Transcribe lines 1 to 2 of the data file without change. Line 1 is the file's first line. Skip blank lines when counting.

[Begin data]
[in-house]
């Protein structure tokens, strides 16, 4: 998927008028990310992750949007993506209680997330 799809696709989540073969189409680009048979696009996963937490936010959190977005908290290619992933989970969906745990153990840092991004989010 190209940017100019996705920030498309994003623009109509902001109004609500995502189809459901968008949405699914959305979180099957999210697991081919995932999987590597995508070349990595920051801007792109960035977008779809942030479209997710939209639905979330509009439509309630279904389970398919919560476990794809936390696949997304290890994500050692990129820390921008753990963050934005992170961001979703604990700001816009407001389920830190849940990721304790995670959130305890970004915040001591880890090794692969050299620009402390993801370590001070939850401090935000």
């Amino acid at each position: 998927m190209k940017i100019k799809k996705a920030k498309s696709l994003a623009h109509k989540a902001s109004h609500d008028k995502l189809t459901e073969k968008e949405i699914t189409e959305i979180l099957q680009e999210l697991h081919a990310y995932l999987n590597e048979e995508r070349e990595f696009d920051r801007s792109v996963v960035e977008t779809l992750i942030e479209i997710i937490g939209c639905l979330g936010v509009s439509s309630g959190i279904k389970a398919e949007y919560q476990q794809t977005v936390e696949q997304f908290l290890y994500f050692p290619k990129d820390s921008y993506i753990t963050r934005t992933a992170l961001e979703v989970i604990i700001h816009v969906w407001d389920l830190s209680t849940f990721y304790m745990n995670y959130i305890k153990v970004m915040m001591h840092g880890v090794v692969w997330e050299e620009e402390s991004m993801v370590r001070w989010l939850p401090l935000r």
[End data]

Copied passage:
[in-house]
């Protein structure tokens, strides 16, 4: 998927008028990310992750949007993506209680997330 799809696709989540073969189409680009048979696009996963937490936010959190977005908290290619992933989970969906745990153990840092991004989010 190209940017100019996705920030498309994003623009109509902001109004609500995502189809459901968008949405699914959305979180099957999210697991081919995932999987590597995508070349990595920051801007792109960035977008779809942030479209997710939209639905979330509009439509309630279904389970398919919560476990794809936390696949997304290890994500050692990129820390921008753990963050934005992170961001979703604990700001816009407001389920830190849940990721304790995670959130305890970004915040001591880890090794692969050299620009402390993801370590001070939850401090935000």